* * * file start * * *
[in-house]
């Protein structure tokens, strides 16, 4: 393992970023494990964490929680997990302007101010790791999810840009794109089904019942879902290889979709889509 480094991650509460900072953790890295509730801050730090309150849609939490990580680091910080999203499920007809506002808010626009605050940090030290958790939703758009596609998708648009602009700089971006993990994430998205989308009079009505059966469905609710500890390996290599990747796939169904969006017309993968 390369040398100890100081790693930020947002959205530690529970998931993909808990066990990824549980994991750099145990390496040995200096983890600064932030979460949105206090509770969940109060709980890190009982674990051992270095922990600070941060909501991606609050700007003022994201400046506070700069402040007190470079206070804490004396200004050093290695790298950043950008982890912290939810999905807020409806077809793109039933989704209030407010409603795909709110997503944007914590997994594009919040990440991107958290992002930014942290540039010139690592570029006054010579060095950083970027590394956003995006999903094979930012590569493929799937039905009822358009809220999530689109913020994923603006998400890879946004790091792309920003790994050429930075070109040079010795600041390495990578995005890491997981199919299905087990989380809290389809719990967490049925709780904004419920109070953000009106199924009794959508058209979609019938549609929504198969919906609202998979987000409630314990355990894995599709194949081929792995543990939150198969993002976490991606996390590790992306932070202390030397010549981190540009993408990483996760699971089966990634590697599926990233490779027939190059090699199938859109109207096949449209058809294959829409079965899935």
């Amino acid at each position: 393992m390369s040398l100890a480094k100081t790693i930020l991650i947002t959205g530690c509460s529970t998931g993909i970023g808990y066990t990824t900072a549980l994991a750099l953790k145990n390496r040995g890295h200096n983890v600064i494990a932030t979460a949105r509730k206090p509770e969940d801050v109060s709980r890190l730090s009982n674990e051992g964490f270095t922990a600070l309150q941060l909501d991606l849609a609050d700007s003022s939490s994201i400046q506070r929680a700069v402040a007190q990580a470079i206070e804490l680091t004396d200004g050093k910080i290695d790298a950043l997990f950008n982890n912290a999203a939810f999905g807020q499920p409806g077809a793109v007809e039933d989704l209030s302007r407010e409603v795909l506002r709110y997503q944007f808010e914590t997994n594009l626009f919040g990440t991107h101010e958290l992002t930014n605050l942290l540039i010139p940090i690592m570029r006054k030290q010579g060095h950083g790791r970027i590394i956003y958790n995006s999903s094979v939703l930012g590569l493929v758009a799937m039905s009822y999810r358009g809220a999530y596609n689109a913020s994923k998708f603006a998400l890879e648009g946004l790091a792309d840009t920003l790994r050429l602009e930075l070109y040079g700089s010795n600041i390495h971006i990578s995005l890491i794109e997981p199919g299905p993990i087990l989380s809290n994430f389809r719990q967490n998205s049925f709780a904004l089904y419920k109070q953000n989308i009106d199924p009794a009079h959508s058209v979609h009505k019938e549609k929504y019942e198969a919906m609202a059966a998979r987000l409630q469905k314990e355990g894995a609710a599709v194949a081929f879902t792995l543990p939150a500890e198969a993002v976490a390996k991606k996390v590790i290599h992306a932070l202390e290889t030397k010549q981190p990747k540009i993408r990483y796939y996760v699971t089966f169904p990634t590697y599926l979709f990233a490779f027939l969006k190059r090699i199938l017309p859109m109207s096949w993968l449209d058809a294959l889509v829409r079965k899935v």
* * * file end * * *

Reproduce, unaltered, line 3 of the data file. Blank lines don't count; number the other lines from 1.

């Amino acid at each position: 393992m390369s040398l100890a480094k100081t790693i930020l991650i947002t959205g530690c509460s529970t998931g993909i970023g808990y066990t990824t900072a549980l994991a750099l953790k145990n390496r040995g890295h200096n983890v600064i494990a932030t979460a949105r509730k206090p509770e969940d801050v109060s709980r890190l730090s009982n674990e051992g964490f270095t922990a600070l309150q941060l909501d991606l849609a609050d700007s003022s939490s994201i400046q506070r929680a700069v402040a007190q990580a470079i206070e804490l680091t004396d200004g050093k910080i290695d790298a950043l997990f950008n982890n912290a999203a939810f999905g807020q499920p409806g077809a793109v007809e039933d989704l209030s302007r407010e409603v795909l506002r709110y997503q944007f808010e914590t997994n594009l626009f919040g990440t991107h101010e958290l992002t930014n605050l942290l540039i010139p940090i690592m570029r006054k030290q010579g060095h950083g790791r970027i590394i956003y958790n995006s999903s094979v939703l930012g590569l493929v758009a799937m039905s009822y999810r358009g809220a999530y596609n689109a913020s994923k998708f603006a998400l890879e648009g946004l790091a792309d840009t920003l790994r050429l602009e930075l070109y040079g700089s010795n600041i390495h971006i990578s995005l890491i794109e997981p199919g299905p993990i087990l989380s809290n994430f389809r719990q967490n998205s049925f709780a904004l089904y419920k109070q953000n989308i009106d199924p009794a009079h959508s058209v979609h009505k019938e549609k929504y019942e198969a919906m609202a059966a998979r987000l409630q469905k314990e355990g894995a609710a599709v194949a081929f879902t792995l543990p939150a500890e198969a993002v976490a390996k991606k996390v590790i290599h992306a932070l202390e290889t030397k010549q981190p990747k540009i993408r990483y796939y996760v699971t089966f169904p990634t590697y599926l979709f990233a490779f027939l969006k190059r090699i199938l017309p859109m109207s096949w993968l449209d058809a294959l889509v829409r079965k899935v």